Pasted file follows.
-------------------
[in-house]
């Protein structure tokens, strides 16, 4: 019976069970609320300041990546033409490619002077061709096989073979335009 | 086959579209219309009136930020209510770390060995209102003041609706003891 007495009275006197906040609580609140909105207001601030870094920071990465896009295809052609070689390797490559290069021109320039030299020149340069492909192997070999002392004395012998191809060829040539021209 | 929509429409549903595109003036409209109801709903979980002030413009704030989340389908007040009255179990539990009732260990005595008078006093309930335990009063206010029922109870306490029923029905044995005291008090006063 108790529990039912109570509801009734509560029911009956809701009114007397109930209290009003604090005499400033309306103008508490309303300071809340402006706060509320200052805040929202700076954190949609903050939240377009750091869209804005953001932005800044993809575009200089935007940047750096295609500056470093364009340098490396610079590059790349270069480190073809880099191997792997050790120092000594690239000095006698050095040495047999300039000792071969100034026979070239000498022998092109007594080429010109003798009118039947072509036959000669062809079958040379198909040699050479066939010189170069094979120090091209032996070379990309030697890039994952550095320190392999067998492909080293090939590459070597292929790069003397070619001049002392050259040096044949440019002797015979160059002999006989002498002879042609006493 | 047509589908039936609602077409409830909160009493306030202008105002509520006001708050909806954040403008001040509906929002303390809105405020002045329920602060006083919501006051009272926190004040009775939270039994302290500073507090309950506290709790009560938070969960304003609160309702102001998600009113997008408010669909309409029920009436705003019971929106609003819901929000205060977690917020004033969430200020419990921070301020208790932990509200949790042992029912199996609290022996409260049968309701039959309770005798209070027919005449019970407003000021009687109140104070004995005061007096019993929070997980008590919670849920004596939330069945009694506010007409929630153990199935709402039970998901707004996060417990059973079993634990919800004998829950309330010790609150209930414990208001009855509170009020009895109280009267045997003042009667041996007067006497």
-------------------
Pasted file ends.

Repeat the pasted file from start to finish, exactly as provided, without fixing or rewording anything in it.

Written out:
[in-house]
């Protein structure tokens, strides 16, 4: 019976069970609320300041990546033409490619002077061709096989073979335009 | 086959579209219309009136930020209510770390060995209102003041609706003891 007495009275006197906040609580609140909105207001601030870094920071990465896009295809052609070689390797490559290069021109320039030299020149340069492909192997070999002392004395012998191809060829040539021209 | 929509429409549903595109003036409209109801709903979980002030413009704030989340389908007040009255179990539990009732260990005595008078006093309930335990009063206010029922109870306490029923029905044995005291008090006063 108790529990039912109570509801009734509560029911009956809701009114007397109930209290009003604090005499400033309306103008508490309303300071809340402006706060509320200052805040929202700076954190949609903050939240377009750091869209804005953001932005800044993809575009200089935007940047750096295609500056470093364009340098490396610079590059790349270069480190073809880099191997792997050790120092000594690239000095006698050095040495047999300039000792071969100034026979070239000498022998092109007594080429010109003798009118039947072509036959000669062809079958040379198909040699050479066939010189170069094979120090091209032996070379990309030697890039994952550095320190392999067998492909080293090939590459070597292929790069003397070619001049002392050259040096044949440019002797015979160059002999006989002498002879042609006493 | 047509589908039936609602077409409830909160009493306030202008105002509520006001708050909806954040403008001040509906929002303390809105405020002045329920602060006083919501006051009272926190004040009775939270039994302290500073507090309950506290709790009560938070969960304003609160309702102001998600009113997008408010669909309409029920009436705003019971929106609003819901929000205060977690917020004033969430200020419990921070301020208790932990509200949790042992029912199996609290022996409260049968309701039959309770005798209070027919005449019970407003000021009687109140104070004995005061007096019993929070997980008590919670849920004596939330069945009694506010007409929630153990199935709402039970998901707004996060417990059973079993634990919800004998829950309330010790609150209930414990208001009855509170009020009895109280009267045997003042009667041996007067006497």